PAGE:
Monday, November 12, 2012

GLAZED OXTAIL


Written by Peter Wright, NTP

Oxtail originally referred to the tail of an ox, an ox being a castrated male steer.  Today oxtail refers simply to a cow’s tail.  If you purchase a whole or half cow you will need to ask specifically for the cow’s tail as it is generally not provided with the other cuts.  Tails weigh from two to four pounds and contain gelatin-rich beef.  I confess I had never eaten a cow’s tail before cooking this one but I found it completely delicious!

Oxtail is traditionally cooked in a stew but I wanted to try something different.  An internet search turned up a wonderful recipe for Glazed Oxtail at Simply Recipes http://www.simplyrecipes.com/recipes/glazed_oxtails/ .  I made some very slight modifications to the recipe as posted there and include my personal cooking experience and assessment of the results below.

Glazed Oxtail



Ingredients:
1 oxtail - A single tail would make about two servings.
Oxtail from the Butcher
sea salt
coconut oil
2 cups chopped onion
½ cup chopped celery
½ cup chopped carrot
1 bottle red wine
4 cups bone broth
1 teaspoon thyme
black pepper

Instructions:
1                     Cut the tail into sections.  I found this a bit of a challenge.  As an extension of the backbone, the tail is a series of joints.  To divide the tail you must cut between the joints.  Feel along the tail to find the prominent ridges of the joints and carefully work a knife in between.  When you hit the right spot the knife will cut through relatively easily.

2                     Brown the oxtail sections.  Heat coconut oil in a large pan.  Roll the oxtail sections in a light coating of sea salt then place in the pan.  Brown well on all sides then remove and set aside.
Browning the Oxtail


3                     Sauté the vegetables, adding more coconut oil if needed.  Once the vegetables soften and have browned nicely remove them from the pan and set aside.

4                     Prepare the wine glaze.   Never having cooked with wine, I asked a friend on what to use and received this advice, "Buy the cheapest merlot or Pinot Noir you can find".  I followed the advice!  Add the full bottle of wine to the now empty pan.  Increase the heat and scrape any cooked meat from the pan as the wine boils.  Let the wine boil away until it is reduce to 1 cup.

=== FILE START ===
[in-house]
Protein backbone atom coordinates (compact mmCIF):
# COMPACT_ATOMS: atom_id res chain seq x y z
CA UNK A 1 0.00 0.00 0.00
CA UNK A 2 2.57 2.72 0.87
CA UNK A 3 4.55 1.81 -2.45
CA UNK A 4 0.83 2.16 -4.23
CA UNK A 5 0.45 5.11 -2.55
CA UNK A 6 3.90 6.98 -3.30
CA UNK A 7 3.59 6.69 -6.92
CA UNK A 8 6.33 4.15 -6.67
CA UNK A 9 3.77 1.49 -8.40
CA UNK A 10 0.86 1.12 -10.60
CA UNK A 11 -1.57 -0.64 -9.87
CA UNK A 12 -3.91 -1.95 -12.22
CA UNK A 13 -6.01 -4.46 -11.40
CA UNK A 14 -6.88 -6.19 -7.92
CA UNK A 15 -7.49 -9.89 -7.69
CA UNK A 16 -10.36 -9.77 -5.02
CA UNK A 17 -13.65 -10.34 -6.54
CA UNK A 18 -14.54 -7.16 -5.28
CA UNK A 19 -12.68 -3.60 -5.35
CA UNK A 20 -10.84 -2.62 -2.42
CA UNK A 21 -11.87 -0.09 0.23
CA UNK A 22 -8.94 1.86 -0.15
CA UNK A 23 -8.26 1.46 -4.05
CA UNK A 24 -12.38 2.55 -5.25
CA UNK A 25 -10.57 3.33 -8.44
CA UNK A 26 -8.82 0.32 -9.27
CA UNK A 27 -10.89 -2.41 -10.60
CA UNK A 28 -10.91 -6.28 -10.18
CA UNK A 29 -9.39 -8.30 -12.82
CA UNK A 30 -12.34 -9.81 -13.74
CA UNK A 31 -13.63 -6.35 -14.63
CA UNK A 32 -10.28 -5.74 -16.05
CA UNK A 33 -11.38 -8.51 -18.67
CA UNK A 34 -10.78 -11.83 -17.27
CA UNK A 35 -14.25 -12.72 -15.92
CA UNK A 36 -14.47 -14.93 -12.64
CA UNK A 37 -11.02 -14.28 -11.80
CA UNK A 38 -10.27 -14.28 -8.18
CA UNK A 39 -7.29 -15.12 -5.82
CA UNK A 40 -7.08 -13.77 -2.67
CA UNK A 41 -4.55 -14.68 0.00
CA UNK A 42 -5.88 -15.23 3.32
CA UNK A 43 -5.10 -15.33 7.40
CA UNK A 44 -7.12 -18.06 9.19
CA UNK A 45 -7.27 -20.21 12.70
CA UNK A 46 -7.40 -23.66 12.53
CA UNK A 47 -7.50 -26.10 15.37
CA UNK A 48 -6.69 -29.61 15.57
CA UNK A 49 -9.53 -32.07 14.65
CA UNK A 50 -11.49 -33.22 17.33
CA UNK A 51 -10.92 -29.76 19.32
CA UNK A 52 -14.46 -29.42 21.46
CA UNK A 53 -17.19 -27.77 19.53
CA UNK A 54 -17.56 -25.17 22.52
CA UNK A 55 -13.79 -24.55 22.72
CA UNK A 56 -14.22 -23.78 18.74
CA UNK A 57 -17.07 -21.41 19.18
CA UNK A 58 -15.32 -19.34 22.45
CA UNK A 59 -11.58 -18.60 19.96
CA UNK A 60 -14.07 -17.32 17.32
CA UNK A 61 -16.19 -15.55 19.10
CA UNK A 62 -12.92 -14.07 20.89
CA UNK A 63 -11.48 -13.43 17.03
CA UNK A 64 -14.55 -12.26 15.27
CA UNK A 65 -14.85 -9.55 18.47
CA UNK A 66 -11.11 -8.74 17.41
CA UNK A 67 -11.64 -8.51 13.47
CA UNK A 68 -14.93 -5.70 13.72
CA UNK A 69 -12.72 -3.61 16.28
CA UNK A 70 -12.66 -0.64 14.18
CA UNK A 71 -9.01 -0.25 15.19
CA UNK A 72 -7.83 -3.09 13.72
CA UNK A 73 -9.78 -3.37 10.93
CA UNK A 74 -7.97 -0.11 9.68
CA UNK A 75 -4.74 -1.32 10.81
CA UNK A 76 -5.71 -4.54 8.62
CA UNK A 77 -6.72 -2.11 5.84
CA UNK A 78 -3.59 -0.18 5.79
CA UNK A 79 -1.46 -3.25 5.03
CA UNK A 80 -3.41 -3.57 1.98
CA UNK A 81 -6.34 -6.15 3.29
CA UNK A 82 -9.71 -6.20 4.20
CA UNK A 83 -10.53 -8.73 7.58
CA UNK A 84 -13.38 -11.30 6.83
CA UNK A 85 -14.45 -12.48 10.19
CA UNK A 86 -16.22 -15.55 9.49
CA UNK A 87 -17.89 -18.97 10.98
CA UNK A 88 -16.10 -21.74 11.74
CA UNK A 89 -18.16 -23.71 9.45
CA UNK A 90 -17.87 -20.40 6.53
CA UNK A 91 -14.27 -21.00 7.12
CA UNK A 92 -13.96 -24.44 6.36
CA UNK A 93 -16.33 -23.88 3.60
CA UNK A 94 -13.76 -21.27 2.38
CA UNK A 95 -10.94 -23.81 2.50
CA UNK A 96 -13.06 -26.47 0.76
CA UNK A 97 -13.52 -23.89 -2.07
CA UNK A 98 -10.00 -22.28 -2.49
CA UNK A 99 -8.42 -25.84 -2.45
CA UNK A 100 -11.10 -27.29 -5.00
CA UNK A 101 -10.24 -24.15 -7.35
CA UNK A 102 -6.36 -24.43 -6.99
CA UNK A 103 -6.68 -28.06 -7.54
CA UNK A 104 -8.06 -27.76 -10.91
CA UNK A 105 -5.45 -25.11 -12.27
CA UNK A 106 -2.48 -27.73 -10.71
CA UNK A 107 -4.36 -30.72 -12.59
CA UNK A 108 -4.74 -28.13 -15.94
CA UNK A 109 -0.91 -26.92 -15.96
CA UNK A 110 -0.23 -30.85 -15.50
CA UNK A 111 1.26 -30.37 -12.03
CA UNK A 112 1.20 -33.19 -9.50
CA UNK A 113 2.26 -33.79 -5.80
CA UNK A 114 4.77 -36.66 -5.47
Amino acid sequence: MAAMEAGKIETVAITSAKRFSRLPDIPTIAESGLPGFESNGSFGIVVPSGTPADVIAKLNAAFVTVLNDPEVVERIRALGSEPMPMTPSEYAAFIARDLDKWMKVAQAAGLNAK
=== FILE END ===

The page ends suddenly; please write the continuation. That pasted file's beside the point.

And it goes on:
5                     Simmer the oxtails.  Add the bone broth to the pan along with the oxtail sections.  Add water if the oxtail is not covered.  Add thyme.  Bring to a boil then reduce to a simmer for 3 hours.  As an alternative, which I went with, you can place in a covered pan and bake in the oven on 350 degrees for three hours.  Add the vegetable back for the last ½ hour.

6                     Chill overnight.  Remove from the heat, let cool, then place in the frig overnight.  This helps separate the fat and improves the flavor.

7                     Remove rendered fat.  Remove pan from frig and scrape off rendered fat.  Save for cooking.

Rendered Fat from Oxtail

8                     Separate meat from bones.  Heat oxtails in pan on medium heat for about half an hour or until meat pulls easily from bone.  Let oxtails cool and then remove meat from bones.  

9                     Final preparation.  Boil remaining broth down to about half.  Add back meat from oxtail and increase to a boil.  Boil away until liquid is reduced to a light syrup.

Final preparation of Glazed Oxtail


I served the oxtail with fresh chard and white rice.  The meat is very rich and the wine glaze imparts a wonderfully light hint of sweetness.  It really tasted fabulous!  

The views and opinions expressed on this blog are purely our own and are not intended to diagnose, treat, cure or prevent any disease. Always consult your doctor before making any dietary or exercise changes. We are not medical professionals.


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